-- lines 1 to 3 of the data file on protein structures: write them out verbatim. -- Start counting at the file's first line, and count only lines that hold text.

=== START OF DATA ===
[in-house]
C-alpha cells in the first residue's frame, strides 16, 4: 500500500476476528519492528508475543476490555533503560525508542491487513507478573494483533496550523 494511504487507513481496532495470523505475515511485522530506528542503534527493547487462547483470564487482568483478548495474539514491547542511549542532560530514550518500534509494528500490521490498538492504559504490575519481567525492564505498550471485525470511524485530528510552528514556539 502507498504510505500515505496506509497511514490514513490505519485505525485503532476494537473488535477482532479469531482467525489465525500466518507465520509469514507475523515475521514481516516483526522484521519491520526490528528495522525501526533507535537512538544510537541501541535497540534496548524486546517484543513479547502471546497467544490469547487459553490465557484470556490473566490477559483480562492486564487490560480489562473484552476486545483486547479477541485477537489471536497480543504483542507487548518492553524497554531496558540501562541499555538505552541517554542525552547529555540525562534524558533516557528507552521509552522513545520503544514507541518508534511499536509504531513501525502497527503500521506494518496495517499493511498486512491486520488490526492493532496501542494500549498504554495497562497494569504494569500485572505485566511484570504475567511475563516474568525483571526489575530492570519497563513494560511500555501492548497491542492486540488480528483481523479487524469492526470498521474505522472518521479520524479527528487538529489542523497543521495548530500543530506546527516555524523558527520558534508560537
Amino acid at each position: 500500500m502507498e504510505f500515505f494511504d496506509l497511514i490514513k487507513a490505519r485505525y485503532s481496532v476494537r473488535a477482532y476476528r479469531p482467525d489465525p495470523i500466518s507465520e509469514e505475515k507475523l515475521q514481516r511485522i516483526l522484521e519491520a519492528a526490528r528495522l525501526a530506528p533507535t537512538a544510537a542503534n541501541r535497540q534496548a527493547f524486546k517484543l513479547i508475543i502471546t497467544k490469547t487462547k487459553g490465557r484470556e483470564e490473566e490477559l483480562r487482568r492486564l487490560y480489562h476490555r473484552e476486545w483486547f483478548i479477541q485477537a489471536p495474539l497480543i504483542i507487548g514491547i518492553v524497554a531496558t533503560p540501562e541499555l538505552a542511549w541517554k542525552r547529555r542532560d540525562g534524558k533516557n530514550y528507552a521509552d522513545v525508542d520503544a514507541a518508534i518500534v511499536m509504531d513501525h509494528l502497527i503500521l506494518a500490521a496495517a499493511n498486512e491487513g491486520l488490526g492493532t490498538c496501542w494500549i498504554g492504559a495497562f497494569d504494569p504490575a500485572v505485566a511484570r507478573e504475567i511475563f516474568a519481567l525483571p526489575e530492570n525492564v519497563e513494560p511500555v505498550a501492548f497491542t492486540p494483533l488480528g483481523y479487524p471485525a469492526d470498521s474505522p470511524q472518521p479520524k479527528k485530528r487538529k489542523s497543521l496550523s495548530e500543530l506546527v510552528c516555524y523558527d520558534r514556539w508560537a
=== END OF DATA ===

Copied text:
[in-house]
C-alpha cells in the first residue's frame, strides 16, 4: 500500500476476528519492528508475543476490555533503560525508542491487513507478573494483533496550523 494511504487507513481496532495470523505475515511485522530506528542503534527493547487462547483470564487482568483478548495474539514491547542511549542532560530514550518500534509494528500490521490498538492504559504490575519481567525492564505498550471485525470511524485530528510552528514556539 502507498504510505500515505496506509497511514490514513490505519485505525485503532476494537473488535477482532479469531482467525489465525500466518507465520509469514507475523515475521514481516516483526522484521519491520526490528528495522525501526533507535537512538544510537541501541535497540534496548524486546517484543513479547502471546497467544490469547487459553490465557484470556490473566490477559483480562492486564487490560480489562473484552476486545483486547479477541485477537489471536497480543504483542507487548518492553524497554531496558540501562541499555538505552541517554542525552547529555540525562534524558533516557528507552521509552522513545520503544514507541518508534511499536509504531513501525502497527503500521506494518496495517499493511498486512491486520488490526492493532496501542494500549498504554495497562497494569504494569500485572505485566511484570504475567511475563516474568525483571526489575530492570519497563513494560511500555501492548497491542492486540488480528483481523479487524469492526470498521474505522472518521479520524479527528487538529489542523497543521495548530500543530506546527516555524523558527520558534508560537
Amino acid at each position: 500500500m502507498e504510505f500515505f494511504d496506509l497511514i490514513k487507513a490505519r485505525y485503532s481496532v476494537r473488535a477482532y476476528r479469531p482467525d489465525p495470523i500466518s507465520e509469514e505475515k507475523l515475521q514481516r511485522i516483526l522484521e519491520a519492528a526490528r528495522l525501526a530506528p533507535t537512538a544510537a542503534n541501541r535497540q534496548a527493547f524486546k517484543l513479547i508475543i502471546t497467544k490469547t487462547k487459553g490465557r484470556e483470564e490473566e490477559l483480562r487482568r492486564l487490560y480489562h476490555r473484552e476486545w483486547f483478548i479477541q485477537a489471536p495474539l497480543i504483542i507487548g514491547i518492553v524497554a531496558t533503560p540501562e541499555l538505552a542511549w541517554k542525552r547529555r542532560d540525562g534524558k533516557n530514550y528507552a521509552d522513545v525508542d520503544a514507541a518508534i518500534v511499536m509504531d513501525h509494528l502497527i503500521l506494518a500490521a496495517a499493511n498486512e491487513g491486520l488490526g492493532t490498538c496501542w494500549i498504554g492504559a495497562f497494569d504494569p504490575a500485572v505485566a511484570r507478573e504475567i511475563f516474568a519481567l525483571p526489575e530492570n525492564v519497563e513494560p511500555v505498550a501492548f497491542t492486540p494483533l488480528g483481523y479487524p471485525a469492526d470498521s474505522p470511524q472518521p479520524k479527528k485530528r487538529k489542523s497543521l496550523s495548530e500543530l506546527v510552528c516555524y523558527d520558534r514556539w508560537a